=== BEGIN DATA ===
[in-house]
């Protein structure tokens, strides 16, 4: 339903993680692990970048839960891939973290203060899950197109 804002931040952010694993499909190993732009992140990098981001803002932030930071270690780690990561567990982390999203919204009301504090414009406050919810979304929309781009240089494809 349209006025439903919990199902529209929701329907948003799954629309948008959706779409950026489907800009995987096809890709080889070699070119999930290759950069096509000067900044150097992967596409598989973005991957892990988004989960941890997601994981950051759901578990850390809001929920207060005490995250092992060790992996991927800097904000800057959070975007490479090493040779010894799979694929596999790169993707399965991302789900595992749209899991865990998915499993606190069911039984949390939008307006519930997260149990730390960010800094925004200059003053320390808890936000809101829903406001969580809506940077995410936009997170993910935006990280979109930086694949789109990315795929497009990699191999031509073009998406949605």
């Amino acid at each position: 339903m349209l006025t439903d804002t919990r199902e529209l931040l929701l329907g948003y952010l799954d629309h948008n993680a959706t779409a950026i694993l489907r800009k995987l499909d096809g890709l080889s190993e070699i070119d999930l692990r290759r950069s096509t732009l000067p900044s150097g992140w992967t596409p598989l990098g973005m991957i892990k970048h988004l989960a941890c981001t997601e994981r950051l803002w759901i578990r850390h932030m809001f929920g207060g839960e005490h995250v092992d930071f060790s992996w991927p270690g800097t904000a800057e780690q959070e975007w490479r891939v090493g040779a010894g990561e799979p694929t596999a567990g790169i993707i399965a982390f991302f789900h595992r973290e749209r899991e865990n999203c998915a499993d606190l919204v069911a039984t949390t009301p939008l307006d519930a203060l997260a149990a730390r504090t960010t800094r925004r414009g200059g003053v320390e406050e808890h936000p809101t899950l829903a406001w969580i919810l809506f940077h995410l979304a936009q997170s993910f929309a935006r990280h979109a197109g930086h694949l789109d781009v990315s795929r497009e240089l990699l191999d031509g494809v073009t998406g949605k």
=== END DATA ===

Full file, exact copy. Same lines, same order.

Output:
[in-house]
């Protein structure tokens, strides 16, 4: 339903993680692990970048839960891939973290203060899950197109 804002931040952010694993499909190993732009992140990098981001803002932030930071270690780690990561567990982390999203919204009301504090414009406050919810979304929309781009240089494809 349209006025439903919990199902529209929701329907948003799954629309948008959706779409950026489907800009995987096809890709080889070699070119999930290759950069096509000067900044150097992967596409598989973005991957892990988004989960941890997601994981950051759901578990850390809001929920207060005490995250092992060790992996991927800097904000800057959070975007490479090493040779010894799979694929596999790169993707399965991302789900595992749209899991865990998915499993606190069911039984949390939008307006519930997260149990730390960010800094925004200059003053320390808890936000809101829903406001969580809506940077995410936009997170993910935006990280979109930086694949789109990315795929497009990699191999031509073009998406949605």
């Amino acid at each position: 339903m349209l006025t439903d804002t919990r199902e529209l931040l929701l329907g948003y952010l799954d629309h948008n993680a959706t779409a950026i694993l489907r800009k995987l499909d096809g890709l080889s190993e070699i070119d999930l692990r290759r950069s096509t732009l000067p900044s150097g992140w992967t596409p598989l990098g973005m991957i892990k970048h988004l989960a941890c981001t997601e994981r950051l803002w759901i578990r850390h932030m809001f929920g207060g839960e005490h995250v092992d930071f060790s992996w991927p270690g800097t904000a800057e780690q959070e975007w490479r891939v090493g040779a010894g990561e799979p694929t596999a567990g790169i993707i399965a982390f991302f789900h595992r973290e749209r899991e865990n999203c998915a499993d606190l919204v069911a039984t949390t009301p939008l307006d519930a203060l997260a149990a730390r504090t960010t800094r925004r414009g200059g003053v320390e406050e808890h936000p809101t899950l829903a406001w969580i919810l809506f940077h995410l979304a936009q997170s993910f929309a935006r990280h979109a197109g930086h694949l789109d781009v990315s795929r497009e240089l990699l191999d031509g494809v073009t998406g949605k």